The Internet's Own Boy: The Story of Aaron Swartz | Chicago Reader

The Internet's Own Boy: The Story of Aaron Swartz

105 minutes 2014

Knowledge is power, the saying goes, though if you look at how the world actually works, ignorant rich people have a lot more power than knowledgeable poor ones. A more precise formulation might be that marketable knowledge is power, which is why your friend in the financial services industry rolls his eyes whenever you hold forth on the subject of French medieval poetry. Two documentaries opening this week, Ivory Tower and The Internet's Own Boy, touch on the subject of monetizing knowledge, and you're liable to find each infuriating in its own way if you see the U.S. as a country rapidly devolving into a two-tiered society. The Internet's Own Boy tells the sad story of Aaron Swartz, a Highland Park native who was recognized as a computer prodigy in his early teens and by his early 20s had devoted himself to the cause of democratizing knowledge through the Internet. He became a millionaire at age 19 when Reddit, the social information site he helped create, was bought by Conde Nast Publications; seven years later, in January 2013, he hanged himself when it became clear that he faced serious prison time for having connected his hard drive to an unsupervised networking switch at Massachusetts Institute of Technology and downloaded hundreds of academic journal articles from the digital archive JSTOR, to be uploaded later to a file-sharing site. MIT and JSTOR declined to press charges, but the U.S. attorney's office went after Swartz, hoping to make an example of an Internet rock star who'd taken a highly combative stance toward both public and private institutions that hoarded information. Continue reading >>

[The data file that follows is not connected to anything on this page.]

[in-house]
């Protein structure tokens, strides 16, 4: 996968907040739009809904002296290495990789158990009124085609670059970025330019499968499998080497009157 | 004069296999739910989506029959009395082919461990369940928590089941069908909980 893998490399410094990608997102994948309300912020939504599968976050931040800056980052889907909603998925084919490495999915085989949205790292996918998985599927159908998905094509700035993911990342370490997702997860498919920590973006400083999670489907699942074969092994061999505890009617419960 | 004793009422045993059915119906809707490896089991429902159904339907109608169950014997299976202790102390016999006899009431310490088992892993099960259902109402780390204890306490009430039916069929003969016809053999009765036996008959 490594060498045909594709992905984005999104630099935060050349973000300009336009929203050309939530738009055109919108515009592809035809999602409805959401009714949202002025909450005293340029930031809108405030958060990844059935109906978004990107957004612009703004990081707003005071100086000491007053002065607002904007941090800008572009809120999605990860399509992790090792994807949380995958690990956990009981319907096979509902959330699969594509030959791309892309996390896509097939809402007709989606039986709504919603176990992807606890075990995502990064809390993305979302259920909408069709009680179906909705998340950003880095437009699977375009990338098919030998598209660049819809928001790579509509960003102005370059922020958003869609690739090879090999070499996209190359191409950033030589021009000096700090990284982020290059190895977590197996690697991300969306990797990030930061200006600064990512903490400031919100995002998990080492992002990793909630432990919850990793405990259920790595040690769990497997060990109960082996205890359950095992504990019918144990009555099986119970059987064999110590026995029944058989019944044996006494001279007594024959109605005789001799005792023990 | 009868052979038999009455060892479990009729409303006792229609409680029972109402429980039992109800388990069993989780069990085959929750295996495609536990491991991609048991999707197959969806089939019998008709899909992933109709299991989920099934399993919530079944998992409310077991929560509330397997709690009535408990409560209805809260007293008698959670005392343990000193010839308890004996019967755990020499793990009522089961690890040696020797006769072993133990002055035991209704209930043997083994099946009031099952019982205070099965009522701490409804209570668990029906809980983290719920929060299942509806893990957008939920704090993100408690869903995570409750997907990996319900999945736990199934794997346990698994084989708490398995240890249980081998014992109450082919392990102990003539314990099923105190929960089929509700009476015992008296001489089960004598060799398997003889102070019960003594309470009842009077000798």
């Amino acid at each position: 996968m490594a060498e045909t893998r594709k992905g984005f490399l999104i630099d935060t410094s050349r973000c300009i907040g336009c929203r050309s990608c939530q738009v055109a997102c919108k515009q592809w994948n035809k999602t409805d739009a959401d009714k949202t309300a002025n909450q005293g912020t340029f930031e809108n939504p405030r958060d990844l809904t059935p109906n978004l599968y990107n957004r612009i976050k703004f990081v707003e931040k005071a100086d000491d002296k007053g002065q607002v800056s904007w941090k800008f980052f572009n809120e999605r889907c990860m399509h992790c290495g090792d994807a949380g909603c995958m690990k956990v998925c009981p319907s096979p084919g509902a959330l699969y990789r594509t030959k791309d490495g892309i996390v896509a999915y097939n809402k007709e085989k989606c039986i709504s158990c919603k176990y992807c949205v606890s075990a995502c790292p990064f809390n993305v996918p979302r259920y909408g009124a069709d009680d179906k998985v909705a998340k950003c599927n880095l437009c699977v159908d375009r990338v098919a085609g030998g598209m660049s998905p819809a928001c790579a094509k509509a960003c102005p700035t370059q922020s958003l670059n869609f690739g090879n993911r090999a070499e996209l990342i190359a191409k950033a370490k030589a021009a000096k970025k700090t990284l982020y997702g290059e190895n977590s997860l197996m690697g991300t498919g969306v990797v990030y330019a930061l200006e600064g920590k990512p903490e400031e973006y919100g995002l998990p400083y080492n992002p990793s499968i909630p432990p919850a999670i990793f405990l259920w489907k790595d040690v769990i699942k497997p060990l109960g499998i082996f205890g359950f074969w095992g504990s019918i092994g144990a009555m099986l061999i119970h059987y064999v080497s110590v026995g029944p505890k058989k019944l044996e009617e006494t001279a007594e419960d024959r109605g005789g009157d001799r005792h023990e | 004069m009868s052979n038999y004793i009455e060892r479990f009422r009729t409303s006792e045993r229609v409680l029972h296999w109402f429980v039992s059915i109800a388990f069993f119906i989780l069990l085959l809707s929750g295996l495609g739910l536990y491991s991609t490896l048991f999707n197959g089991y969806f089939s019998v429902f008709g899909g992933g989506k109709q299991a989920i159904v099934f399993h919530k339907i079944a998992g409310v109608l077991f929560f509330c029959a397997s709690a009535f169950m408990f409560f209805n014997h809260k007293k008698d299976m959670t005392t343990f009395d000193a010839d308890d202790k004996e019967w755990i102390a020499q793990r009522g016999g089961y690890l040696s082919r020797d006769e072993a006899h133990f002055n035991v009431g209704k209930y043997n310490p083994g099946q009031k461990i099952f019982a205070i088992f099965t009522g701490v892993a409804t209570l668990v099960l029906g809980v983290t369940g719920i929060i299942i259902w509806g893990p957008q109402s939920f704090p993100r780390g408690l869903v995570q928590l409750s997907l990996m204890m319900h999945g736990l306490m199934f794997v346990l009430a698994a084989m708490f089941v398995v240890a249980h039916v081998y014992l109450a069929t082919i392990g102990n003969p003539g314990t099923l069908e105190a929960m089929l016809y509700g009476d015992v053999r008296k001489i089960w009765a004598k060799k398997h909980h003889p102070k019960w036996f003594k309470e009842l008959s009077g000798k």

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The Internet's Own Boy: The Story of Aaron Swartz

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